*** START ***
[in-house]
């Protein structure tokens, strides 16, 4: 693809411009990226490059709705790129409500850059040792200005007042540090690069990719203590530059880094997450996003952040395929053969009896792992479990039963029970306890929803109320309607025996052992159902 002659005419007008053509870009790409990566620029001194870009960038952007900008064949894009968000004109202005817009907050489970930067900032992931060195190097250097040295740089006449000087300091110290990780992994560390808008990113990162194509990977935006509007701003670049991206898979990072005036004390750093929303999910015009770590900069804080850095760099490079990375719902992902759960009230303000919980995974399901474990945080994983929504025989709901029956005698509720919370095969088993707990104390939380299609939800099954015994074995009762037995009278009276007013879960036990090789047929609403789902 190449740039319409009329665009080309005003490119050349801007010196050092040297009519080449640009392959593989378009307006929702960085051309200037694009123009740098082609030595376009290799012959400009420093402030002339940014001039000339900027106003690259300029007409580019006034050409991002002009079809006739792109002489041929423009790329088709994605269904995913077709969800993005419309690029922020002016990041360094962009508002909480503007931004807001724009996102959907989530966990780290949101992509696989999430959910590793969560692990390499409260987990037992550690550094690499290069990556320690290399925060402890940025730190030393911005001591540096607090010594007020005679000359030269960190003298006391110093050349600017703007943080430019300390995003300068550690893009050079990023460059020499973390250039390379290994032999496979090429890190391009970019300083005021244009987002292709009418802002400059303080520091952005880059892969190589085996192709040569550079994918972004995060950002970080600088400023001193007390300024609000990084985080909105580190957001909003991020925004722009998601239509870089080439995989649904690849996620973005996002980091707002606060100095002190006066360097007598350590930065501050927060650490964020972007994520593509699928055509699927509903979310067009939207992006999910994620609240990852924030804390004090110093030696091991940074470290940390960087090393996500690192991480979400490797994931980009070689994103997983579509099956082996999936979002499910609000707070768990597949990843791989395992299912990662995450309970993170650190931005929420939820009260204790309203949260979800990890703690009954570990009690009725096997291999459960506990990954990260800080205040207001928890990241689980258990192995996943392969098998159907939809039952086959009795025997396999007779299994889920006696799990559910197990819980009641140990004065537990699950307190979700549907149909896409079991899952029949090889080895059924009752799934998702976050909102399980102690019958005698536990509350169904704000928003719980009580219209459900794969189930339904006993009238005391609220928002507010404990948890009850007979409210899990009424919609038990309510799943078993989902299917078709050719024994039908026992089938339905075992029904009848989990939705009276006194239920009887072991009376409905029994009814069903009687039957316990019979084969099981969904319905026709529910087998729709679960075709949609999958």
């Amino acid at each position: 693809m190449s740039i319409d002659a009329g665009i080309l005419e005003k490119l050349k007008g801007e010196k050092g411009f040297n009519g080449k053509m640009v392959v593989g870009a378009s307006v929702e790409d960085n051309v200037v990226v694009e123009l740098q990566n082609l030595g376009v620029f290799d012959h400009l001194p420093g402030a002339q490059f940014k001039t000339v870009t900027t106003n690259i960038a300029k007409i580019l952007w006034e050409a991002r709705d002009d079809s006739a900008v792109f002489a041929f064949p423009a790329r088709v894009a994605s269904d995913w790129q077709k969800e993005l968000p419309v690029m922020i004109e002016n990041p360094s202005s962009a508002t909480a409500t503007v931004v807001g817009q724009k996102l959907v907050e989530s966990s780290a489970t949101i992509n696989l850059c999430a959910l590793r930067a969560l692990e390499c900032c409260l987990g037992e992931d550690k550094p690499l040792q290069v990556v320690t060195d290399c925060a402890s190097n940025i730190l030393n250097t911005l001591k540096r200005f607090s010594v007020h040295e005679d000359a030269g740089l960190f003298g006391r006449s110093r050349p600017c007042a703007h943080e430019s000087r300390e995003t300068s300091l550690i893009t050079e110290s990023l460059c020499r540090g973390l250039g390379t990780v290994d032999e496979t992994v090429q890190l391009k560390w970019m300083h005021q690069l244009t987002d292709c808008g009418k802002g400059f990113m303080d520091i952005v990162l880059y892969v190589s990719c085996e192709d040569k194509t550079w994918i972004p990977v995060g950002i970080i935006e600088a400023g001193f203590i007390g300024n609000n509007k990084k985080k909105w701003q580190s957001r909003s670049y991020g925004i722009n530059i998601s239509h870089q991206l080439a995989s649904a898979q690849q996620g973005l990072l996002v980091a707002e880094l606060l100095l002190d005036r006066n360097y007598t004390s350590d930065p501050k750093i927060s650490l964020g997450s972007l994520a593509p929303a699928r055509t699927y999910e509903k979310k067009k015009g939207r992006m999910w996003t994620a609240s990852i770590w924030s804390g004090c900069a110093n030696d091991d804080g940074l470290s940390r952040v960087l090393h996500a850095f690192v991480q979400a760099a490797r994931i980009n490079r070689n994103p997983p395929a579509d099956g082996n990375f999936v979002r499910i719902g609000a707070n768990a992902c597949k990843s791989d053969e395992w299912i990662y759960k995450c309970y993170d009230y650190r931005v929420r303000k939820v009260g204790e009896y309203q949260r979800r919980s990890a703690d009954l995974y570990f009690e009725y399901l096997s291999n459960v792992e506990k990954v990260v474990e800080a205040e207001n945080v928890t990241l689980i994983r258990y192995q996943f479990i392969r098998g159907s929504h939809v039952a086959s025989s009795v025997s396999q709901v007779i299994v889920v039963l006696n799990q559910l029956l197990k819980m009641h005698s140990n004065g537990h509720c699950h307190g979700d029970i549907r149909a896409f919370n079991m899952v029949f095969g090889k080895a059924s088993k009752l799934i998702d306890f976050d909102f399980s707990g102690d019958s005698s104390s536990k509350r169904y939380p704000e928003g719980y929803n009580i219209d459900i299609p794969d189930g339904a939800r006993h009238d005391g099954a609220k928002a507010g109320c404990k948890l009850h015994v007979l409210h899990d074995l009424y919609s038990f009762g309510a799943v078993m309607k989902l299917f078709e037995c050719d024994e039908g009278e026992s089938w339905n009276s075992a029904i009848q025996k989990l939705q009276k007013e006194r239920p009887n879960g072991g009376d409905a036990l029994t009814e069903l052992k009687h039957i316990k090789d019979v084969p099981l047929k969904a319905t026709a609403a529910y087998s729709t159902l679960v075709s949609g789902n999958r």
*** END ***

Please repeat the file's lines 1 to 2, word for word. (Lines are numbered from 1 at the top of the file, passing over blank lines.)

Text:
[in-house]
């Protein structure tokens, strides 16, 4: 693809411009990226490059709705790129409500850059040792200005007042540090690069990719203590530059880094997450996003952040395929053969009896792992479990039963029970306890929803109320309607025996052992159902 002659005419007008053509870009790409990566620029001194870009960038952007900008064949894009968000004109202005817009907050489970930067900032992931060195190097250097040295740089006449000087300091110290990780992994560390808008990113990162194509990977935006509007701003670049991206898979990072005036004390750093929303999910015009770590900069804080850095760099490079990375719902992902759960009230303000919980995974399901474990945080994983929504025989709901029956005698509720919370095969088993707990104390939380299609939800099954015994074995009762037995009278009276007013879960036990090789047929609403789902 190449740039319409009329665009080309005003490119050349801007010196050092040297009519080449640009392959593989378009307006929702960085051309200037694009123009740098082609030595376009290799012959400009420093402030002339940014001039000339900027106003690259300029007409580019006034050409991002002009079809006739792109002489041929423009790329088709994605269904995913077709969800993005419309690029922020002016990041360094962009508002909480503007931004807001724009996102959907989530966990780290949101992509696989999430959910590793969560692990390499409260987990037992550690550094690499290069990556320690290399925060402890940025730190030393911005001591540096607090010594007020005679000359030269960190003298006391110093050349600017703007943080430019300390995003300068550690893009050079990023460059020499973390250039390379290994032999496979090429890190391009970019300083005021244009987002292709009418802002400059303080520091952005880059892969190589085996192709040569550079994918972004995060950002970080600088400023001193007390300024609000990084985080909105580190957001909003991020925004722009998601239509870089080439995989649904690849996620973005996002980091707002606060100095002190006066360097007598350590930065501050927060650490964020972007994520593509699928055509699927509903979310067009939207992006999910994620609240990852924030804390004090110093030696091991940074470290940390960087090393996500690192991480979400490797994931980009070689994103997983579509099956082996999936979002499910609000707070768990597949990843791989395992299912990662995450309970993170650190931005929420939820009260204790309203949260979800990890703690009954570990009690009725096997291999459960506990990954990260800080205040207001928890990241689980258990192995996943392969098998159907939809039952086959009795025997396999007779299994889920006696799990559910197990819980009641140990004065537990699950307190979700549907149909896409079991899952029949090889080895059924009752799934998702976050909102399980102690019958005698536990509350169904704000928003719980009580219209459900794969189930339904006993009238005391609220928002507010404990948890009850007979409210899990009424919609038990309510799943078993989902299917078709050719024994039908026992089938339905075992029904009848989990939705009276006194239920009887072991009376409905029994009814069903009687039957316990019979084969099981969904319905026709529910087998729709679960075709949609999958």